The Food and Drug Administration has notified Zogenix Inc. (NASDAQ: ZGNX) that it will soon make a final decision on the company’s powerful new painkiller, Zohydro.
In a statement, the San Diego-based company said an FDA action letter on the New Drug Application (NDA) for Zohydro could be made “after a further delay of short duration.”
The FDA had previously said an action letter would be released this summer. Not only did the agency fail to meet that timetable, but it could now encounter further delays due to the government shutdown over the Affordable Care Act.
“Zogenix and the FDA have completed the final labeling and reached agreement on the post-marketing requirements for Zohydro ER. The FDA has also reconfirmed there are no deficiencies in the NDA. While the FDA indicated its intent to take prompt action on the Zohydro ER NDA, the timing for a decision may be impacted by the current federal government shutdown,” the company said.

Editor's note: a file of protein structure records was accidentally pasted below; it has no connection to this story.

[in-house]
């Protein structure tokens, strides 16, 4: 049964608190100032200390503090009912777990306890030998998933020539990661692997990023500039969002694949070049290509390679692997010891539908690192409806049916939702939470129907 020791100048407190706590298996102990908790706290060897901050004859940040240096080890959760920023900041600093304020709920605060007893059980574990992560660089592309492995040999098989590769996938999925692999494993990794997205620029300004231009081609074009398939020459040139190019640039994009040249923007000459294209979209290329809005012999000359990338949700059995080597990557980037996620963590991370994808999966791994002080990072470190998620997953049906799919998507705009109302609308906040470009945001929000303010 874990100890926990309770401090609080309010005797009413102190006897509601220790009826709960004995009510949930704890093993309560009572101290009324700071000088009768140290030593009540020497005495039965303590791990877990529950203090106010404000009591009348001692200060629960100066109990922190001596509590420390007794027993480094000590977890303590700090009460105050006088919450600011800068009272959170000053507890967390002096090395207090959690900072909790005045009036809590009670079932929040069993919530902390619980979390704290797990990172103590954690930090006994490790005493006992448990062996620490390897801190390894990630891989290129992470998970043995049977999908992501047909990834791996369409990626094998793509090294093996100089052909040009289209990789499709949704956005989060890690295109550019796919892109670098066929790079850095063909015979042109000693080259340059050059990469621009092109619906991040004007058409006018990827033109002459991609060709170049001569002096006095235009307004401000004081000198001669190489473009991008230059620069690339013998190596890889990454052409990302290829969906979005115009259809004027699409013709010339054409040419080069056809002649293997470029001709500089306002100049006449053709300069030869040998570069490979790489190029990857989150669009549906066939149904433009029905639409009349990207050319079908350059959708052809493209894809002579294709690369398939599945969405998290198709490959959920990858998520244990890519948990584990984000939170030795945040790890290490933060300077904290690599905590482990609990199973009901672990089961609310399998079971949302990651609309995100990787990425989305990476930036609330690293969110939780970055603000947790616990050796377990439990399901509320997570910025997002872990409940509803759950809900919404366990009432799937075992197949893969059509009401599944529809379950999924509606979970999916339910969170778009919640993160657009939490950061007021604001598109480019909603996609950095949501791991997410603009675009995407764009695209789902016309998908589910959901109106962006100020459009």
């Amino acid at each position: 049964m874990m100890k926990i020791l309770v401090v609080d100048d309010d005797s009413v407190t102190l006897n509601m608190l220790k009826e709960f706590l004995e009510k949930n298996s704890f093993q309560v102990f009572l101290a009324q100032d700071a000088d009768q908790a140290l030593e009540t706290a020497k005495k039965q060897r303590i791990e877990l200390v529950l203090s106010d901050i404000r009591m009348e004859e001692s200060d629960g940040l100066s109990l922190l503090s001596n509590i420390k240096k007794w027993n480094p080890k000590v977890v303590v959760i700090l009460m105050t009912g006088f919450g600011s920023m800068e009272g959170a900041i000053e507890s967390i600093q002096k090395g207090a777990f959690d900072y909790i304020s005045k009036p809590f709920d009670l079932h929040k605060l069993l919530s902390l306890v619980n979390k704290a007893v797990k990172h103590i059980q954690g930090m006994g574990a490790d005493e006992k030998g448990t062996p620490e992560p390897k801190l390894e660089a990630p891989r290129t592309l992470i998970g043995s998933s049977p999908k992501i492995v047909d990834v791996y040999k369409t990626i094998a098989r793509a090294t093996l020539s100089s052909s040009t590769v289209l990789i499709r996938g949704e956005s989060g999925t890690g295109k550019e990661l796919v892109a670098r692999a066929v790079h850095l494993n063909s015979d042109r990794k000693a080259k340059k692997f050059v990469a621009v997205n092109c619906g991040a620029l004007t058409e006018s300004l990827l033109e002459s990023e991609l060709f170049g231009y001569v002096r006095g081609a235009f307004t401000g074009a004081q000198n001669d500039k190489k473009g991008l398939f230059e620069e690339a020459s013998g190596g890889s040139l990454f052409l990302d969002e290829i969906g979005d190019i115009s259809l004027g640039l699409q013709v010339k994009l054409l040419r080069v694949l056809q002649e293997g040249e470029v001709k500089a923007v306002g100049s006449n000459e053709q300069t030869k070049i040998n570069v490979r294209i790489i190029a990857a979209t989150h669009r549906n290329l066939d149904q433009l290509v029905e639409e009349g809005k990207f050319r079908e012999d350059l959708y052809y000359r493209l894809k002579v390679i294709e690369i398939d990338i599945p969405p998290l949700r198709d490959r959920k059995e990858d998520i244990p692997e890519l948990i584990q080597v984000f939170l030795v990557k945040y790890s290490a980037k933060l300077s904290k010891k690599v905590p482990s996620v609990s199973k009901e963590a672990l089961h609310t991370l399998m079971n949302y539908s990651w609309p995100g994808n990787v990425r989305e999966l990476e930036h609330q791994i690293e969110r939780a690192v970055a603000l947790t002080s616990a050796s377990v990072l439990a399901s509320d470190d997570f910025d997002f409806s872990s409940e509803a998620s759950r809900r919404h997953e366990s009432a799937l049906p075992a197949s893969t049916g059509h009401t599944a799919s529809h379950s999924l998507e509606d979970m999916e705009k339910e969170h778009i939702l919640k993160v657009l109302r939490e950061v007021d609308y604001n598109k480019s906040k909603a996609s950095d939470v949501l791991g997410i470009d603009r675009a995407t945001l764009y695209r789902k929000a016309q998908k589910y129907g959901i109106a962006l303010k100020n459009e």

If approved, Zohydro would be the first pure hydrocodone painkiller sold in the U.S. Combination versions of hydrocodone, such as Vicodin, typically contain acetaminophen and require dosing every 4 to 6 hours. Extended release Zohydro could be taken just twice a day.
Late last year a panel of pain experts advised the FDA to reject Zohydro because of potential abuse of the opioid painkiller. The vote was 11-2 with one abstention.
“If approved and marketed, Zohydro ER will be abused, possibly at a rate greater than that of currently available hydrocodone combination products,” FDA staff reviewers wrote in a report.
The FDA is not obligated to accept the findings of its advisory committees or staff.
Zogenix maintains that Zohydro would be a safer formulation of hydrocodone because it does not contain acetaminophen. The use of drugs containing acetaminophen in high doses raises the risk of liver injury. Acetaminophen overdose is a leading cause of acute liver failure in the United States, with nearly two out of every three acetaminophen overdoses attributed to hydrocodone-acetaminophen products.
If approved, Zohydro would be classified as a Schedule II drug, making it subject to stricter prescribing and dispensing rules. All hydrocodone products are currently classified as Schedule III drugs, although the FDA is considering the reclassification of hydrocodone as a Schedule II controlled substance.